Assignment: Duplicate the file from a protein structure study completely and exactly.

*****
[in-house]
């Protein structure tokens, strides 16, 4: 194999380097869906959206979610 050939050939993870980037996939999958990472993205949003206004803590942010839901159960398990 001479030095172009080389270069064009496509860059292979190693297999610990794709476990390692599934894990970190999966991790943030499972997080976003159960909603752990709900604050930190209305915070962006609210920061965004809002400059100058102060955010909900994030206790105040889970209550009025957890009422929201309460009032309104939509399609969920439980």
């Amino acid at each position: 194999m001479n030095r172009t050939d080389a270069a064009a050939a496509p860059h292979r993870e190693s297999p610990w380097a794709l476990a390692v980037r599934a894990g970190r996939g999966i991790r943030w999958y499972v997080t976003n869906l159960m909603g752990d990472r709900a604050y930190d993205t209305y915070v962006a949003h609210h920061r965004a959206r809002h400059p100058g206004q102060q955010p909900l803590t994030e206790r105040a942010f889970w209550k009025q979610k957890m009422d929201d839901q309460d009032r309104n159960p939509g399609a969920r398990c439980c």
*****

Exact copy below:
[in-house]
């Protein structure tokens, strides 16, 4: 194999380097869906959206979610 050939050939993870980037996939999958990472993205949003206004803590942010839901159960398990 001479030095172009080389270069064009496509860059292979190693297999610990794709476990390692599934894990970190999966991790943030499972997080976003159960909603752990709900604050930190209305915070962006609210920061965004809002400059100058102060955010909900994030206790105040889970209550009025957890009422929201309460009032309104939509399609969920439980």
């Amino acid at each position: 194999m001479n030095r172009t050939d080389a270069a064009a050939a496509p860059h292979r993870e190693s297999p610990w380097a794709l476990a390692v980037r599934a894990g970190r996939g999966i991790r943030w999958y499972v997080t976003n869906l159960m909603g752990d990472r709900a604050y930190d993205t209305y915070v962006a949003h609210h920061r965004a959206r809002h400059p100058g206004q102060q955010p909900l803590t994030e206790r105040a942010f889970w209550k009025q979610k957890m009422d929201d839901q309460d009032r309104n159960p939509g399609a969920r398990c439980c």